Join Australia's most dynamic and respected property investment community

SA Inner North/North East Adelaide Suburbs Review

Discussion in 'Where to Buy' started by Corey Batt, 14th May, 2016.

  1. Corey Batt

    Corey Batt Finance Strategist Business Plus Member

    Joined:
    14th Jun, 2015
    Posts:
    1,167
    Location:
    Adelaide, SA
    Part four in our series of area reviews, David and I will cover off on some of the more active inner north/north eastern suburbs which investors may be looking to invest in.

    Area overview

    The inner Northern/North Eastern hub is under three main councils – the Adelaide City Council, Prospect Council and Walkerville Council. With most of these properties being old suburbs of Adelaide, the streets are largely filled with quality character homes on large allotments. Even though they are generally on blocks which are upwards of two times the median block size of Adelaide, the micro councils of inner Adelaide restrict development – so they can maintain the heritage of the area. Concessions have been made along transport corridors such as Prospect Rd and Churchill Rd, where there is a surge in apartment construction.

    These areas fit the middle to upper demographic of Northern Adelaide suburbs, with significant gentrification occurring across many of the main shopping and retail strips.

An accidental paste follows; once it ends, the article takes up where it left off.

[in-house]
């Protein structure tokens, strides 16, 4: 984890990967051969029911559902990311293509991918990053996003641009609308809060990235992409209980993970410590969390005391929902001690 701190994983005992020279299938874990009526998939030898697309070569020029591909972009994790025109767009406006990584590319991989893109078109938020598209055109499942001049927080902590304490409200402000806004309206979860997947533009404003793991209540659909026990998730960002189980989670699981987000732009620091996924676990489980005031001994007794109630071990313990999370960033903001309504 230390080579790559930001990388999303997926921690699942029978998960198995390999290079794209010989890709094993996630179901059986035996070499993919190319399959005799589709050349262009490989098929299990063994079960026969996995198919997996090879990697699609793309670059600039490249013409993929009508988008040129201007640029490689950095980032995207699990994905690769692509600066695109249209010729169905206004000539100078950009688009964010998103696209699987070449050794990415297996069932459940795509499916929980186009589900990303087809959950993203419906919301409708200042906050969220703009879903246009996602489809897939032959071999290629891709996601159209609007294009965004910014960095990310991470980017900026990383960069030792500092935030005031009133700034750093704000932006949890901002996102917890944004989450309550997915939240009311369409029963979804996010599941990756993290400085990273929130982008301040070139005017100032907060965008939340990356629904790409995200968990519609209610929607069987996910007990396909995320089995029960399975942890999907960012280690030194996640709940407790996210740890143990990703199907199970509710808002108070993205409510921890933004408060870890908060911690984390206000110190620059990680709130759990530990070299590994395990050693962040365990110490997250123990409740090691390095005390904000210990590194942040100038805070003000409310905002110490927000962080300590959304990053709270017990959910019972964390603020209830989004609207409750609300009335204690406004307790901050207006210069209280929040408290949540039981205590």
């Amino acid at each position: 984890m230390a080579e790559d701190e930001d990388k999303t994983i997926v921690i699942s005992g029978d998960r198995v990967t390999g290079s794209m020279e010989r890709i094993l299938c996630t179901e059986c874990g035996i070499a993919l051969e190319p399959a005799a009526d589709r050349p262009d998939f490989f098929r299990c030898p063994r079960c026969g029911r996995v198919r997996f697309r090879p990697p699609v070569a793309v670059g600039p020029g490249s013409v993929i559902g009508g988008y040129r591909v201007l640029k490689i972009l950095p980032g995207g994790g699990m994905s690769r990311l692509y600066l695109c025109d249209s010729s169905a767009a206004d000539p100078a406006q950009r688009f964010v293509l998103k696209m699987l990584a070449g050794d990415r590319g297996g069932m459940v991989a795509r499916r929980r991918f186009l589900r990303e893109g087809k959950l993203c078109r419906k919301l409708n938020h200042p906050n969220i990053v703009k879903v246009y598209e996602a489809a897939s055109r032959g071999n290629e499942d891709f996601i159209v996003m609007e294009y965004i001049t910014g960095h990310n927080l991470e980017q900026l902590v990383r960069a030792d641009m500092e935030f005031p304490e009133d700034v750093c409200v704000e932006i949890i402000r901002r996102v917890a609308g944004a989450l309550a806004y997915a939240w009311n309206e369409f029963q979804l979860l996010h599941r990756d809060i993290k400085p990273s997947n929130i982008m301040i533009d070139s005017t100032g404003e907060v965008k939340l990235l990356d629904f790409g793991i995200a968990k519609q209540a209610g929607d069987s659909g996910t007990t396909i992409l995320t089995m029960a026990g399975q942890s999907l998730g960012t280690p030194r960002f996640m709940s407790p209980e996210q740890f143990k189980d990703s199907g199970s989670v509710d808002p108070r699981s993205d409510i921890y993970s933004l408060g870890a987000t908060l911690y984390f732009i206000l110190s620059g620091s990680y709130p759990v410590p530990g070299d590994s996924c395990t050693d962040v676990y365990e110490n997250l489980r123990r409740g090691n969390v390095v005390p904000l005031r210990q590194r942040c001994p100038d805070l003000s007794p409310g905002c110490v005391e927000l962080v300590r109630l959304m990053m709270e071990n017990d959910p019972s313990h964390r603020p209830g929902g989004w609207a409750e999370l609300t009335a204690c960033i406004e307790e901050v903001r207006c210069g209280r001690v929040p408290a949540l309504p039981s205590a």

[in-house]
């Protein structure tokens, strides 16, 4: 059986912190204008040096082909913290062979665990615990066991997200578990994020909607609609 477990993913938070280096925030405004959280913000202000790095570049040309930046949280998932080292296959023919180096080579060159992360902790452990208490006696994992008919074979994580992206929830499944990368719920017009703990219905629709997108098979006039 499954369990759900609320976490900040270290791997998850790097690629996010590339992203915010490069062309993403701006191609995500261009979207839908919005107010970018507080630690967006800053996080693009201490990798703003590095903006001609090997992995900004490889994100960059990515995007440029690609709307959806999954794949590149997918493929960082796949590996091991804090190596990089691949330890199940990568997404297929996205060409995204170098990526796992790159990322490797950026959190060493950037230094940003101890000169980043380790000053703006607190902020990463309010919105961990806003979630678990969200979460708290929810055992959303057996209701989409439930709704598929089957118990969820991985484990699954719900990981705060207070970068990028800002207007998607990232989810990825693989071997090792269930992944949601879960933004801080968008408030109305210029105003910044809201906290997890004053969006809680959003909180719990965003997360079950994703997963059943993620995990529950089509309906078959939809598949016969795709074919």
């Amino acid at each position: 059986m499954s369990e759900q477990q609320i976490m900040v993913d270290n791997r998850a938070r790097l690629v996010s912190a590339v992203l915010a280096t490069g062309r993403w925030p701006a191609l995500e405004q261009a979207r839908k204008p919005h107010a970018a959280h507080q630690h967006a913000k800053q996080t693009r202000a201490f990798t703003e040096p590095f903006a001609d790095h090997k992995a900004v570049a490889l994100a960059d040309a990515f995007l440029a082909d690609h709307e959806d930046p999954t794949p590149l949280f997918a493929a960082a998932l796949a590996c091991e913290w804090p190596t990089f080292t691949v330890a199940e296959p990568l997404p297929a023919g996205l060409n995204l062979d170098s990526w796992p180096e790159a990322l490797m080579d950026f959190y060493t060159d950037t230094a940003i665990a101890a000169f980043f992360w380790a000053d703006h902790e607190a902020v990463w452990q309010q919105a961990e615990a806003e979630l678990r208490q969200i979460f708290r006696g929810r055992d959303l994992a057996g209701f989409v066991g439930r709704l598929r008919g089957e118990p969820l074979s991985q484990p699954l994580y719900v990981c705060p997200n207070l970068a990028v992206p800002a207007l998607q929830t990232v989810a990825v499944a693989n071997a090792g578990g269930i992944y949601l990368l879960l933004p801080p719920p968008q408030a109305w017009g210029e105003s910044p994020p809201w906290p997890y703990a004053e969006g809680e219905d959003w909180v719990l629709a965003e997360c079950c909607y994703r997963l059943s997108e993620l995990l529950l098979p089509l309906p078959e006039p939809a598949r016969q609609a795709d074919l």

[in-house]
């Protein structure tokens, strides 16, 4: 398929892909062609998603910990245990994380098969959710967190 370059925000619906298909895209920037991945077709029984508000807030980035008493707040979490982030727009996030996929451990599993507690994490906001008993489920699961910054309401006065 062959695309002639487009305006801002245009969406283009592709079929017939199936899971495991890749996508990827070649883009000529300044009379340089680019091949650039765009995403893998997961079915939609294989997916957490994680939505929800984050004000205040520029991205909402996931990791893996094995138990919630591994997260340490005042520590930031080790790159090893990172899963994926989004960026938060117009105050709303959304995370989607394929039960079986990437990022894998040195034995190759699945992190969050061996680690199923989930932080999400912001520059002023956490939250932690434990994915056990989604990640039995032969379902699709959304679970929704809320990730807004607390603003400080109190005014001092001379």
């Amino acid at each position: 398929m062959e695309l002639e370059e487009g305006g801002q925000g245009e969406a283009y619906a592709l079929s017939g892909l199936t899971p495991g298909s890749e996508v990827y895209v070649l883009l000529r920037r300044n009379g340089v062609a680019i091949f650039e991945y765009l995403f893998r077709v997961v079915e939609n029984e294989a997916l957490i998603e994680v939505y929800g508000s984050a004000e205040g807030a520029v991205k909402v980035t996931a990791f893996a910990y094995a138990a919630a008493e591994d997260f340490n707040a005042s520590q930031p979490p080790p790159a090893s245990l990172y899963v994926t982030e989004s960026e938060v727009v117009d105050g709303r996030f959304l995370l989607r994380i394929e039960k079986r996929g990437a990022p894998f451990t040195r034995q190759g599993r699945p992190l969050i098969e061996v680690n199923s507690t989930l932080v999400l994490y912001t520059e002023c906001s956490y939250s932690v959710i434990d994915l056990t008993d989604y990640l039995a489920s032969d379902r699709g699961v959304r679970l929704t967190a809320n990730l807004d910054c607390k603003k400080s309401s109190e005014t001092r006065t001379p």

Median Prices

    [​IMG]

    Medindie tops the list considering – unsurprising for an locals as this area has some of Adelaide’s largest turn of the century mansions, some sitting on excess of 4000sqm. You’re unlikely to buy a property to rent in this area, but it is important to understand the flow on popularity that these suburbs can have on adjacent areas.

    Devon Park represents the lowest median – a relatively unknown area, it is a small suburb which has old industrial sites which are being decommissioned and townhouses built in the area. Directly adjacent to Prospect, it may well see a rise in popularity as affordability pushes people into the area and the suburb street scape improves.

    Demographics
    [​IMG]
    [​IMG]

    All areas within this review except Devon Park have incomes significantly above the metropolitan median, this is expected with all suburbs being above the metro median house price. Medindie and Walkerville standout with the highest age and household incomes, which also matches with the highest medians in the areas – a clear correlation.

    Why Inner North/North East?
    • One of the most desirable areas of Adelaide
    • Large property sizes above the metro norm as small micro councils refuse development on the character filled streets – fuelling growth through a lack of supply for an increasing buyer pool
    • Large gentrification in progress – with cafes, restaurants, dessert bars, independent fashion retailers
    • Ease of access to both CBD and middle ring North/West/East employment hubs, including substantial public transport infrastructure
    Corey’s Suburb Pick

    Prospect
    [​IMG]
    An average Prospect Bungalow, a common construction style for the area

    Adjacent the CBD and North Adelaide, Prospect represents an established character suburb going through significant uplift as being a ‘trendy’ suburb of the inner North. Prospect Rd is filled with cafes, restaurants and retail – being supported by the Prospect Council to make this a vibrant hub.

    Whilst prices have already risen strongly over the recent years, the comparative value in terms of property size and quality is still lower than its Southern and Easter counterparts. I believe over the long term Prospect will continue its strong growth trend as desirability and lack of supply keeps upwards pressure on prices.

    Corey’s “what do avoid”